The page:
What is Economic Cycle?

Before exploring the differences between the Economic, Operational and Financial Cycle, let us know the individual particularities of each cycle, starting with the Economical one.

In a nutshell, the Economic Cycle (CE) analyzes a company’s sales journey. That is, the period in which a product or merchandise is in business, from its acquisition to the effective sale.

Since maintaining a stock generates costs for the organization, whether due to the demand for the use of physical space, technical maintenance and cleaning, expenses with lighting or even for stopped merchandise, which prevents the turning of strategic resources, its management must be done with care and criteria.

It is precisely to facilitate this control process that the calculation of the economic cycle is carried out. For this, managers must use the following formula:

Economic Cycle = Average Stock Term (SME)

The Average Storage Term is calculated by:

SME = (Average stock / Cost of goods sold) / 360

As its name suggests, Average Inventory (EM) is the average time of a product in stock. It is worth noting that the deadline of receipt does not count in the accounting for that interval. The Cost of Merchandise Sold (CMV), on the other hand, is the amount incurred to produce or store such product until it is sold.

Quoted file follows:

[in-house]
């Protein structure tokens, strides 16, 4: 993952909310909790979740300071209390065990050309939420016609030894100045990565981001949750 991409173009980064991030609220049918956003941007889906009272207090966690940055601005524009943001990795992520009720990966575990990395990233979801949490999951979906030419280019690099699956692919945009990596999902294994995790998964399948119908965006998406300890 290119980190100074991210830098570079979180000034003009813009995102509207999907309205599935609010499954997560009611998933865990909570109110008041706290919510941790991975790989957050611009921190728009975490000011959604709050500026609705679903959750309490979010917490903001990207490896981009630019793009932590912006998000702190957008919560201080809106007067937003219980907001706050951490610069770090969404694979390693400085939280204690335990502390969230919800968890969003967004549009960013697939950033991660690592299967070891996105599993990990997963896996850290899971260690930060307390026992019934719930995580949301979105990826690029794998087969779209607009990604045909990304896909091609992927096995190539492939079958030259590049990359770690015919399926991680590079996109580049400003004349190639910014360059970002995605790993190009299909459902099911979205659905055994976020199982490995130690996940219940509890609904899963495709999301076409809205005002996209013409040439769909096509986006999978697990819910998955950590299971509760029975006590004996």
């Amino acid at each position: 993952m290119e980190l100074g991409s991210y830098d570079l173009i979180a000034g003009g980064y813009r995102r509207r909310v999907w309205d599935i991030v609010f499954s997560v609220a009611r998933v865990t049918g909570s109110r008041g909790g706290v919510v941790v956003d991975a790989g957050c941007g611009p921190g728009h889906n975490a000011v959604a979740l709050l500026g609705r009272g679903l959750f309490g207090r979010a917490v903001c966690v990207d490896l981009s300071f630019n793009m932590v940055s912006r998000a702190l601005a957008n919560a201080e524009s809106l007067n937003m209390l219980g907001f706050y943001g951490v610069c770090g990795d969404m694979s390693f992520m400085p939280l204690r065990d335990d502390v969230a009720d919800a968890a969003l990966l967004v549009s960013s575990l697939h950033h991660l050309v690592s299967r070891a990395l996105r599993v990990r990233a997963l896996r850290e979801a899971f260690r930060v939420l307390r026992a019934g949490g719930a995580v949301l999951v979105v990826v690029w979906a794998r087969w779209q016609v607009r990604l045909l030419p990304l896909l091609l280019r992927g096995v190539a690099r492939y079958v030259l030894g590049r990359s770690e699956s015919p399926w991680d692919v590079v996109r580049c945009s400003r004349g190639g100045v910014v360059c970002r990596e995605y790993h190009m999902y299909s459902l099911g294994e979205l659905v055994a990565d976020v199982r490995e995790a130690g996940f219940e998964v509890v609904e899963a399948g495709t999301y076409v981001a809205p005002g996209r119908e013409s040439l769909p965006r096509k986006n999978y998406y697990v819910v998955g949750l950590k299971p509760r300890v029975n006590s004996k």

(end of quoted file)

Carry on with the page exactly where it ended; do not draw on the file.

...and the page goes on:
Let’s see an example? Consider that your company has an EM of 10,000 pieces and a CMV of £ 5.

CE = SME = (10,000 / 5) / 360 = 5.55

The Economic Cycle or Average Term of Storage of your company is approximately 6 days.

What is the Operational Cycle?

To help you understand the differences between the Economic, Operational and Financial Cycle, we will now explain what Operational Cycle (CO) is.

CO is the cycle that deals with all business operations and, therefore, it is related to the other two cycles mentioned in this post.

Its analysis includes steps such as the purchase of raw materials, calculation of production costs, storage, sales process, payments to suppliers, sale and receipt, inventory, and so on. That is, it starts with the purchase of the goods (Economic Cycle) and ends with the receipt of the sale (Financial Cycle).

To calculate it, managers must follow the formula:

Operating Cycle = EC + Average Accounts Receivable (PMCR)

Let’s see an example? Consider that your company has an Average Accounts Receivable Term equal to 60 days. Therefore,

CO = 6 + 60 = 66

The company’s Operational Cycle is 66 days.

It is worth noting that in cases of organizations that operate only with cash sales, the differences between the Economic and Operational Cycles are null, since the PMCR is equal to zero.

What is the Financial Cycle?

Having understood the EC and the CO, we will explore the Financial Cycle (CF). This cycle is also called the Cash Cycle, because analyzes the movement of capital, from payment to suppliers to receiving customers. That is, its analysis begins at the moment of acquisition of the raw material and ends when the receipt for the sale occurs.

Its results directly influence the management of the working capital, which is basically the amount needed to finance the day-to-day activities of the business. This is possible because the CF allows managers to predict how much the company will have in cash at the end of the month, ensuring the condition of structuring preventive and / or corrective measures.